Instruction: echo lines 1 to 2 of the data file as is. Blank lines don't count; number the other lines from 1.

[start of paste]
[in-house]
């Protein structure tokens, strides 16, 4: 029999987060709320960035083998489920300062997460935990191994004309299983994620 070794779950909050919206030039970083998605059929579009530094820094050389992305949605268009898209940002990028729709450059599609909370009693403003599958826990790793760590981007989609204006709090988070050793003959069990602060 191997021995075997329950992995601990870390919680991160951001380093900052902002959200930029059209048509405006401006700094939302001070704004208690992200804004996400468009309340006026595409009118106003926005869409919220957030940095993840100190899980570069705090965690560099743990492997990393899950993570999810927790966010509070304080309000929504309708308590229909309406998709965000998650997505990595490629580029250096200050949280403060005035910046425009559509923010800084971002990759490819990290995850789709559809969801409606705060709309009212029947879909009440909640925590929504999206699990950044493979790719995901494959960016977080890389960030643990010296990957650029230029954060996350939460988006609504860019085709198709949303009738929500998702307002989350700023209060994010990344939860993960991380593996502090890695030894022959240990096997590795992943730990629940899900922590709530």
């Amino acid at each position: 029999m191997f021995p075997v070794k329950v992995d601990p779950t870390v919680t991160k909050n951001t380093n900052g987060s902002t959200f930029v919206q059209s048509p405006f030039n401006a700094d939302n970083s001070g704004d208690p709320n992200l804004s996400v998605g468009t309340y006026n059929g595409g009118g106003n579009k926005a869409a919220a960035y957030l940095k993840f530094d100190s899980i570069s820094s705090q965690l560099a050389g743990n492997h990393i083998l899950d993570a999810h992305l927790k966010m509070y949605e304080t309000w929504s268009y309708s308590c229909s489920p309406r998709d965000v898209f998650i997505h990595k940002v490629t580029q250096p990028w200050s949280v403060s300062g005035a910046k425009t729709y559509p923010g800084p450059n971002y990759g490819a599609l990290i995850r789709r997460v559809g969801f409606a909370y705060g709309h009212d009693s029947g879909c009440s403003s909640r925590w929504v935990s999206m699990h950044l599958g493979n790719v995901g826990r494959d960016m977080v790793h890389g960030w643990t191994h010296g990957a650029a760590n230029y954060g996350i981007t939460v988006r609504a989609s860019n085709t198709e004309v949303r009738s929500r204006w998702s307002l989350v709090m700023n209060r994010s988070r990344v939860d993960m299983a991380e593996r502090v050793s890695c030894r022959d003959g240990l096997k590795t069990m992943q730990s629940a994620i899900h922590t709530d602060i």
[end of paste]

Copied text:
[in-house]
């Protein structure tokens, strides 16, 4: 029999987060709320960035083998489920300062997460935990191994004309299983994620 070794779950909050919206030039970083998605059929579009530094820094050389992305949605268009898209940002990028729709450059599609909370009693403003599958826990790793760590981007989609204006709090988070050793003959069990602060 191997021995075997329950992995601990870390919680991160951001380093900052902002959200930029059209048509405006401006700094939302001070704004208690992200804004996400468009309340006026595409009118106003926005869409919220957030940095993840100190899980570069705090965690560099743990492997990393899950993570999810927790966010509070304080309000929504309708308590229909309406998709965000998650997505990595490629580029250096200050949280403060005035910046425009559509923010800084971002990759490819990290995850789709559809969801409606705060709309009212029947879909009440909640925590929504999206699990950044493979790719995901494959960016977080890389960030643990010296990957650029230029954060996350939460988006609504860019085709198709949303009738929500998702307002989350700023209060994010990344939860993960991380593996502090890695030894022959240990096997590795992943730990629940899900922590709530």